A growing number of cytogeneticists are joining a new entity called the Cytogenomics Array Group to share data related to abnormal microarray findings.

CAGdb, the group's database of copy number variants, is the main interface for members who have been enticed to join CAG by the resource's "user-friendly and intuitive interface, search functionality, data output, and community," according to Hutton Kearney, director of the cytogenetics laboratory at the Fullerton Genetics Center at Mission Health in Asheville, NC.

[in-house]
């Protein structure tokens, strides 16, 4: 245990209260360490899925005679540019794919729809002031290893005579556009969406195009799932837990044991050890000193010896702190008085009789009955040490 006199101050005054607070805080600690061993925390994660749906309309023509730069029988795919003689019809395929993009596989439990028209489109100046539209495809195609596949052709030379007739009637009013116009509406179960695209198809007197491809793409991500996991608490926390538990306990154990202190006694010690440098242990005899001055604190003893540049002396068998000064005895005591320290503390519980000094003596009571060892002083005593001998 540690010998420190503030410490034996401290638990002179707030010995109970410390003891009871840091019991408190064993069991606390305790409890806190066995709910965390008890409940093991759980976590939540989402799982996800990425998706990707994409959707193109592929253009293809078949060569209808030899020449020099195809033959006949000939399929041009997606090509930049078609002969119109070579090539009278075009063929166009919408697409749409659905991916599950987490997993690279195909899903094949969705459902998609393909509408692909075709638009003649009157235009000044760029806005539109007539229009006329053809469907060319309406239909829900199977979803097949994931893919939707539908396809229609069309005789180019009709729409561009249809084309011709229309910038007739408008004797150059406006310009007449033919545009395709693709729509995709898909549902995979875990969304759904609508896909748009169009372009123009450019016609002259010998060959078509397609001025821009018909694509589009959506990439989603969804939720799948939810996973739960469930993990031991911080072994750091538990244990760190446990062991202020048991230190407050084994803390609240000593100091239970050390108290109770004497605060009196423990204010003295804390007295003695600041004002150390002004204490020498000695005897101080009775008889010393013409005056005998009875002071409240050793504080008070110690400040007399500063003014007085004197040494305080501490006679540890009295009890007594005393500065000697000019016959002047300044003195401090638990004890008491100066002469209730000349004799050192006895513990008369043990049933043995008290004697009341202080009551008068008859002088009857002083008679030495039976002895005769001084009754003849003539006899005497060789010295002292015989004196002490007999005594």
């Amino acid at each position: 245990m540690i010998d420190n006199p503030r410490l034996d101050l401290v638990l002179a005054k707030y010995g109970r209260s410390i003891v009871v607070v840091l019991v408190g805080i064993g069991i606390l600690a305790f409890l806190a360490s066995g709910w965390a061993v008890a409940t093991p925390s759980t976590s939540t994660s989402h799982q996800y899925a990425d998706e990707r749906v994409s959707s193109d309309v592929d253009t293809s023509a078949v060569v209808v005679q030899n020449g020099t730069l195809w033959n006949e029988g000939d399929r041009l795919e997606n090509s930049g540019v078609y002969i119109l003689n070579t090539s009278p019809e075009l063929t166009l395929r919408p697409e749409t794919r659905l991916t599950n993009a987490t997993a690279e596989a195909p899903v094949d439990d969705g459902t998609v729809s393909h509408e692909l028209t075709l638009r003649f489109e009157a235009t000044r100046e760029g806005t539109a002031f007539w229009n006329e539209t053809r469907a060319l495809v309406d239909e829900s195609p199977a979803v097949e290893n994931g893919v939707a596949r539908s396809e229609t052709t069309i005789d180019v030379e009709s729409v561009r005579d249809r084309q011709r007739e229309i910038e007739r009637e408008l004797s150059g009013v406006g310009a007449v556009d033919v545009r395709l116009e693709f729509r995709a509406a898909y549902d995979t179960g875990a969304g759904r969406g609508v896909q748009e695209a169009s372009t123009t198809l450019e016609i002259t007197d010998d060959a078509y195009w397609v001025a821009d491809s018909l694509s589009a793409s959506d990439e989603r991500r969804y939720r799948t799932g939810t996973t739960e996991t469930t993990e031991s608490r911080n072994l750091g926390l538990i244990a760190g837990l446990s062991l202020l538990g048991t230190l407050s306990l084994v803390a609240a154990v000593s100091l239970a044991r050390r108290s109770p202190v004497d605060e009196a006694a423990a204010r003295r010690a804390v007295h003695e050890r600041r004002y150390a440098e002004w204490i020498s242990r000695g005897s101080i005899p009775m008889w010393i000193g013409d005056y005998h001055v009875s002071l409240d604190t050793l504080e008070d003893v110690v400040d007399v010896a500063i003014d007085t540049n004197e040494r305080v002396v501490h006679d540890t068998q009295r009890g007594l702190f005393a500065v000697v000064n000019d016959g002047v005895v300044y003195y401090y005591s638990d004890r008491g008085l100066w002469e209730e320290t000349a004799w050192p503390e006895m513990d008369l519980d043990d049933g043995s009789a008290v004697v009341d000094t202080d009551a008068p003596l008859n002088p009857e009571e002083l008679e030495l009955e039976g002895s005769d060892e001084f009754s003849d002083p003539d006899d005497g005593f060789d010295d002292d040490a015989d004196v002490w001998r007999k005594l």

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In PNAS this week: rare variants linked to bleeding disorder, comparison of whole-exome and whole-genome sequencing, and more.

George Church tells The Sunday Times that his group has inserted some woolly mammoth genes into elephant cells.

A Scientific Reports editor resigns over a new policy at the journal allowing researchers to pay to fast track the peer review of their manuscripts, and poll.

The National Cancer Institute's Harold Varmus discusses the state of cancer research with the New York Times.